Students vs. bed bugs at British outdoor activity center

by nobugsonme on May 20, 2009 · 5 comments

in bed bugs, bed bugs in schools, bed bugs in the workplace, england, united kingdom

The Kingston Guardian (UK) reports that A school trip to an outdoor activity center went awry when students encountered bed bugs:

Children from Coombe Junior School had to camp outside while their dormitories were sprayed with pesticide last week, after bed bugs invaded an activity centre.

Year 5 pupils were affected when Hindleap Warren in East Sussex was infested with bed bugs, closing down many of its 80 rooms, after an outbreak six weeks ago.

The father of one Coombe Junior pupil said: “The children are very disappointed because they could only go for a couple of nights.”

But David Nottidge, director of Hindleap, denied poor cleanliness was responsible for the outbreak and said visitors had been warned of the bed bug outbreak before they arrived. He said the local council had also been informed.

A simple warning means little to people who don’t know much about bed bugs.

It would therefore be interesting to know what kind of information was provided about bed bugs — and how to avoid them — for these visiting groups, and for the local council. I truly hope they also took precautions to avoid taking bed bugs home.

The same article notes that students from another school group, Claremont Fan Court School in Esher, returned home from the same center complaining they’d been infected with scabies there; the center denied the presence of the scabies mite.

In my experience, doctors frequently misdiagnose bed bug bites as scabies, and treat for scabies (my own doctor did the same).  Perhaps this was true in the case of these students as well.

See: Night of camping for Coombe pupils after bed bug infestation From Kingston Guardian.

1 Jeff Grill May 20, 2009 at 3:35 pm

Unfortunately Bed Bugs are becoming a big problem around the world. I’ve been listing these problems on the site Bed Bugs Handbook. It’s interesting how Bed Bugs and Scabies Mites get mixed up. I agree that the Doctors should know better.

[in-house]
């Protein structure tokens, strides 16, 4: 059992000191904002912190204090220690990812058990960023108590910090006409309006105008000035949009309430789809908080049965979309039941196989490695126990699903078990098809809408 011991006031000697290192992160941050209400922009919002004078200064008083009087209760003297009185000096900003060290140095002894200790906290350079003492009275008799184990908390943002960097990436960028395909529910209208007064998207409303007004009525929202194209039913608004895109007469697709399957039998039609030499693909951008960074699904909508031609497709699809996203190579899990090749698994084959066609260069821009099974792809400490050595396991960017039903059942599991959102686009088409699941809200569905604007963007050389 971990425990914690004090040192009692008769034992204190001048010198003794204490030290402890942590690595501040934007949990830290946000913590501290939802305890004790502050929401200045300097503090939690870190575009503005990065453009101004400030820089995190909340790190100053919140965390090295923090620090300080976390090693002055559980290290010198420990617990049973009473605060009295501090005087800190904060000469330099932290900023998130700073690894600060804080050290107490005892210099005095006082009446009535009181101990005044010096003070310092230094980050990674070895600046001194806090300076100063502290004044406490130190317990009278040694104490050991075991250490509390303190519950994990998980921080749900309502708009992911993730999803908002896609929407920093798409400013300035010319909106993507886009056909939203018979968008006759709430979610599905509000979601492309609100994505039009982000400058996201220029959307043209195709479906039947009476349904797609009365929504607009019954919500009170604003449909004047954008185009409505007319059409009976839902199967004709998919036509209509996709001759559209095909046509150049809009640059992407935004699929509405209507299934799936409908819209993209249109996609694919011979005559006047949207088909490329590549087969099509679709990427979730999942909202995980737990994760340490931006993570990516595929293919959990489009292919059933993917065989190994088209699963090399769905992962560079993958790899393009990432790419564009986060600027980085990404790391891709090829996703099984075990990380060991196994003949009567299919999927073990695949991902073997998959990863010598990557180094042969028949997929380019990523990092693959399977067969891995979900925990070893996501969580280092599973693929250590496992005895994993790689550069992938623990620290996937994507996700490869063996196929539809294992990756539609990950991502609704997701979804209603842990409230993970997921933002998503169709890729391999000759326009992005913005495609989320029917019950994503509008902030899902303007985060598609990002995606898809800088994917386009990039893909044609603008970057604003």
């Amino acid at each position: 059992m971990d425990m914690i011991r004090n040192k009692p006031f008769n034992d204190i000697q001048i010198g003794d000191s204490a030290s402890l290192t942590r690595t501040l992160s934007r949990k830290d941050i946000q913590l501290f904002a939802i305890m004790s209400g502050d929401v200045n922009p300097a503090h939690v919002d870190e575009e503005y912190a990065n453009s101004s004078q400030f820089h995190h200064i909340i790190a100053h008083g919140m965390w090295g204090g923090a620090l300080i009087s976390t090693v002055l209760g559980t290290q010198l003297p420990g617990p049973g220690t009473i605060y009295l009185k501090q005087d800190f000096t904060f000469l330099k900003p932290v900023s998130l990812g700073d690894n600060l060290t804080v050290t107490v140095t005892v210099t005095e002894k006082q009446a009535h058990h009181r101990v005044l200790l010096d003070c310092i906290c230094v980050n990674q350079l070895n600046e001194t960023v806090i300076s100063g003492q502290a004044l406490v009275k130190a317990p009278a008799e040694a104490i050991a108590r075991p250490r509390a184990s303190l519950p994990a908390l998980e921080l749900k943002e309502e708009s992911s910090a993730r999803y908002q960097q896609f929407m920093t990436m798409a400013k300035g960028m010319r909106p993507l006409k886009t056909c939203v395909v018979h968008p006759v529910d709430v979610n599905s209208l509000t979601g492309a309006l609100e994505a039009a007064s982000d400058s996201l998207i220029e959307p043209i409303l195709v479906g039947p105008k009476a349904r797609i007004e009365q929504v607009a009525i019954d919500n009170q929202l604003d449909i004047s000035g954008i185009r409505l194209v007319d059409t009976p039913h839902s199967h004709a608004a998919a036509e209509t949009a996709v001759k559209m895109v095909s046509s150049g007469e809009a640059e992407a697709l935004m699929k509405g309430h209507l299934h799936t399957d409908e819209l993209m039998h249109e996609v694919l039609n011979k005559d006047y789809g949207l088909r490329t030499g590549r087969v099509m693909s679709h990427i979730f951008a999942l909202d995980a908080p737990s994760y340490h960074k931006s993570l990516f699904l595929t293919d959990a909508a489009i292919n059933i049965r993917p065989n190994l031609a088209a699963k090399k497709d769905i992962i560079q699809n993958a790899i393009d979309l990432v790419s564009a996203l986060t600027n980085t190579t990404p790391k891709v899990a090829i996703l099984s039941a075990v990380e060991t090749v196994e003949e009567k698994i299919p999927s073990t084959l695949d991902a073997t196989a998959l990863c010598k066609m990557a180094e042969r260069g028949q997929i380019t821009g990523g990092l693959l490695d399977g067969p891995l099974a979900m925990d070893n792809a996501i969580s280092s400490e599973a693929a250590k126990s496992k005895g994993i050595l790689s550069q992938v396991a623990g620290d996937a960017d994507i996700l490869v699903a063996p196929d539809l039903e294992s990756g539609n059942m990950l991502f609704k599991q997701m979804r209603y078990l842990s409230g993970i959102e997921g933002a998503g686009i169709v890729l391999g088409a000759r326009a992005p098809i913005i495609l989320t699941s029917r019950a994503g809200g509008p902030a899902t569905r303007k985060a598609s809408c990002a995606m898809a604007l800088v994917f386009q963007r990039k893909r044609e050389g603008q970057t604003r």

2 nobugsonme May 20, 2009 at 3:50 pm

It’s also interesting how many bed bug copycat sites have sprung up.

3 Bed Bugs May 21, 2009 at 9:26 am

What is the difference between Scabies Mites and Bed Bugs??

4 nobugsonme May 21, 2009 at 12:48 pm

Hi Bed Bugs,

Scabies mites are very small. You will not be able to see them. They burrow under your skin. They are spread by close contact with someone who has scabies (generally skin to skin, from what I gather, though it could be a recently used sheet or towel, for example). The only sign will be a skin problem, which can sometimes be mistaken for bed bug bites. It can be eliminated with a prescription cream and a thorough hot wash and dry of bedding, towels, and clothing. This information may help.

Bed bugs vary in size from 1/32″ (1mm) long to 1/6″ (6mm) — at their largest, around the size of an appleseed. You can see them, though they prefer to feed at night when you are sleeping, so you may not see them. Their appearance varies in terms of size and color depending on life stage and whether they have fed, or fed recently. They do not burrow under skin, but crawl onto you and feed for about 5-10 minutes, about once a week per bed bug. They then crawl away to hide until they need to feed again. They can be hard to detect, but they do leave other signs such as fecal traces and she skins, which you should be able to see in time (even if they’re hard to spot in early stages). They can be very difficult to eliminate, and this generally requires the help of a professional with lots of experience killing bed bugs. You can see some life photos here. And additional photos of bed bugs and signs of bed bugs here.

5 nobugsonme September 14, 2009 at 12:33 am

Update on this story here.

The activity centre just reopened with a pricey new accommodation block. No mention of what treatment was used to rid the centre of bed bugs.

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